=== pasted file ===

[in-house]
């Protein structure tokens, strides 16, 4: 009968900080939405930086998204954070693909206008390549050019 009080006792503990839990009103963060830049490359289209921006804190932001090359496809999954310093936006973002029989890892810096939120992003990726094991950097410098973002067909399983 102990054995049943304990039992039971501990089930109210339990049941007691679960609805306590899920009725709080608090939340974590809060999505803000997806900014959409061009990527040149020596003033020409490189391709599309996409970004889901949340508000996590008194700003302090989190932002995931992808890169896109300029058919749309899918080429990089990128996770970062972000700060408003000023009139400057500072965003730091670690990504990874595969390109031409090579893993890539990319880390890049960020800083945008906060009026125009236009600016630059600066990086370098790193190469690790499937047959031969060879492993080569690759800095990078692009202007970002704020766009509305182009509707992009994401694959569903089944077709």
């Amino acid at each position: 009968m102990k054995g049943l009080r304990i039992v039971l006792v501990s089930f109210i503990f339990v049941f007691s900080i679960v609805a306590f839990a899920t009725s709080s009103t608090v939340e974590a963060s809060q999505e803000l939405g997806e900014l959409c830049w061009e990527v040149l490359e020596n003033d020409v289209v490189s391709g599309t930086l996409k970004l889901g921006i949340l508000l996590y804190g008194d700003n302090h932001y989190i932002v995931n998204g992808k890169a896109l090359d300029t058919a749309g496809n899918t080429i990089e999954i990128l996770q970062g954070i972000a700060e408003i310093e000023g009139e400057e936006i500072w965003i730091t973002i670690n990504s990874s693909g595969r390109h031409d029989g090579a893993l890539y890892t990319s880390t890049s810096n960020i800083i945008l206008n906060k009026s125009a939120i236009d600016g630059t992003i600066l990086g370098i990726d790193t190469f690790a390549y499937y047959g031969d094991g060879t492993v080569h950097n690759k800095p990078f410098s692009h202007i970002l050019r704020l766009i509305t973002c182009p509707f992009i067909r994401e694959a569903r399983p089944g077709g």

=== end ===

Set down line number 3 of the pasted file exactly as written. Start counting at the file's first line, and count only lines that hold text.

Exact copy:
């Amino acid at each position: 009968m102990k054995g049943l009080r304990i039992v039971l006792v501990s089930f109210i503990f339990v049941f007691s900080i679960v609805a306590f839990a899920t009725s709080s009103t608090v939340e974590a963060s809060q999505e803000l939405g997806e900014l959409c830049w061009e990527v040149l490359e020596n003033d020409v289209v490189s391709g599309t930086l996409k970004l889901g921006i949340l508000l996590y804190g008194d700003n302090h932001y989190i932002v995931n998204g992808k890169a896109l090359d300029t058919a749309g496809n899918t080429i990089e999954i990128l996770q970062g954070i972000a700060e408003i310093e000023g009139e400057e936006i500072w965003i730091t973002i670690n990504s990874s693909g595969r390109h031409d029989g090579a893993l890539y890892t990319s880390t890049s810096n960020i800083i945008l206008n906060k009026s125009a939120i236009d600016g630059t992003i600066l990086g370098i990726d790193t190469f690790a390549y499937y047959g031969d094991g060879t492993v080569h950097n690759k800095p990078f410098s692009h202007i970002l050019r704020l766009i509305t973002c182009p509707f992009i067909r994401e694959a569903r399983p089944g077709g």